Republican battle hots up as Perry joins White House race
The Republicans competing for the chance to eject President Barack Obama from the White House face their first big hurdle today when activists in the first-voting state of Iowa select their favourite candidates in a 'straw poll'.
Among those expected to do well are Representative Michele Bachmann, the hardline Minnesota conservative whose support has surged recently, and Representative Ron Paul, a maverick anti-war libertarian with a fervent and vocal following.
However, absent from the ballot, will be Governor Rick Perry of Texas, who will announce his candidacy in South Carolina as the Iowa straw poll takes place, and Mitt Romney, the former Massachusetts governor and early Republican front-runner, who has chosen to skip the challenge.
Adding to the drama in Iowa was the expected appearance of Sarah Palin, the 2008 vice-presidential candidate and darling of many conservative Tea Party activists, at the Iowa State Fair in Des Moines.
Although she is widely expected to stay out of the presidential race, her fervent supporters still hope she will make a late bid for the White House. In the run-up to the ballot, which holds no official significance but has traditionally thinned out the field, the candidates traded insults in a televised debate in Ames, signalling a newly aggressive phase of the campaign.
Tim Pawlenty, the former Minnesota governor, ripped into Ms Bachmann, a congresswoman from his state, as he sought to blunt her recent poll surge that threatens to end his White House hopes.
On Ms Bachmann, Mr Pawlenty, whose campaign could be in trouble if he finishes behind her in the poll, commented: "It's an undisputable fact that in congress, her record of accomplishment and results is nonexistent. That's not going to be good enough for our candidate for president of the United States."
Mrs Bachmann hit back by comparing Mr Pawlenty with Mr Obama. She said Mr Pawlenty had implemented cap-and-trade in Minnesota, had praised the "individual mandate" requirement for health insurance and once stated that the era of small government was over. "That sounds a lot more like Barack Obama, if you ask me," she said.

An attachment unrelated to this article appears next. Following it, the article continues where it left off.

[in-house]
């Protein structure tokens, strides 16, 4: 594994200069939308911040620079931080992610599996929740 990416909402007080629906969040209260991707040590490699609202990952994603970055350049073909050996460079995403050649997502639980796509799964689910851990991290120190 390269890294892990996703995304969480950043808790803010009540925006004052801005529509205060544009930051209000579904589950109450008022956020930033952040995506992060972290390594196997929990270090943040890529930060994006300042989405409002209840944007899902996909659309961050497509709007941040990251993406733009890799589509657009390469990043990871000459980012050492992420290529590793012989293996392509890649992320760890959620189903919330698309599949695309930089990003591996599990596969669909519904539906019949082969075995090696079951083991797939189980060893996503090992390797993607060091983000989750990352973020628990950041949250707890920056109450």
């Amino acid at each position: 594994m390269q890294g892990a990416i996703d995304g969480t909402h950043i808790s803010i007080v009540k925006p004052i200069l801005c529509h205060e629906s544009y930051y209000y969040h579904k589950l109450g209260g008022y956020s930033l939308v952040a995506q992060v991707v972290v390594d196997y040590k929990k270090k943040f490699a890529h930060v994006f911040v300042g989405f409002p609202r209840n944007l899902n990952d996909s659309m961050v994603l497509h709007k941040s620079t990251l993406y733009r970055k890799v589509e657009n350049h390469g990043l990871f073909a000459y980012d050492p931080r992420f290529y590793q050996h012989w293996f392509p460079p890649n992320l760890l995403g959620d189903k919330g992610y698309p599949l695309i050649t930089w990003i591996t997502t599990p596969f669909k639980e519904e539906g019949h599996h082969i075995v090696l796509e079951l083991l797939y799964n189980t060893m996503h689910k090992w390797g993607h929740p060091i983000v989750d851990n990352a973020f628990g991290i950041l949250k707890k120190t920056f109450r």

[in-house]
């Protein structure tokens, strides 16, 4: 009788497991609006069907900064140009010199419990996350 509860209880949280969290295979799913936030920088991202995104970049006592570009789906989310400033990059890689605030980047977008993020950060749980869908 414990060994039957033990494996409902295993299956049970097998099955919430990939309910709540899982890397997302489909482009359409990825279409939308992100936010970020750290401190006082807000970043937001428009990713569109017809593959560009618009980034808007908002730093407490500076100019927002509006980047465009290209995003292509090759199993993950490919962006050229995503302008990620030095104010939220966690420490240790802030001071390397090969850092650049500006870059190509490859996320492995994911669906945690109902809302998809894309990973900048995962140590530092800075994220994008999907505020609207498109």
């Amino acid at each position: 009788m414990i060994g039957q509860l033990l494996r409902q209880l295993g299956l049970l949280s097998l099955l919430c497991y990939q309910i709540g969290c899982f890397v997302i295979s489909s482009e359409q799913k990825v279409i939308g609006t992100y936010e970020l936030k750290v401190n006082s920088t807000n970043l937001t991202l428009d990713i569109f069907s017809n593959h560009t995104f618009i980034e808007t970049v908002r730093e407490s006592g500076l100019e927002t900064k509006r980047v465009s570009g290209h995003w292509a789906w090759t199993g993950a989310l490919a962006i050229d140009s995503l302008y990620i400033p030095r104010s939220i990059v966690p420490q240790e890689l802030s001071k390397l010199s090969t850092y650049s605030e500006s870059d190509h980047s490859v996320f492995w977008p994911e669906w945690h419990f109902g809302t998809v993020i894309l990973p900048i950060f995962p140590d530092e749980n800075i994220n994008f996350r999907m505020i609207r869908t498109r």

Mr Pawlenty also turned his fire on Mr Romney, making a joke about his wealth and then taking him to task for his Massachusetts health care reform, calling it "essentially the same plan" as Mr Obama's national reform. Mr Romney refused to engage, instead seeking to make Mr Obama his focus, a strategy that has borne dividends so far.
Asked about his fierce opposition to the recent debt ceiling bill that Mr Obama signed into law, Mr Romney said: "Look, I'm not going to eat Barack Obama's dog food, all right?"
Meanwhile, Mr Perry will portray himself today as an anti-Washington figure representing change.
In a passage leaked to the Politico news website, he is due to say: "The change we seek will never emanate out of Washington. It will come from the windswept prairies of middle America, the farms and factories across this great land, the hearts and minds of God-fearing Americans who will not accept a future that is less than our past." (© Daily Telegraph, London)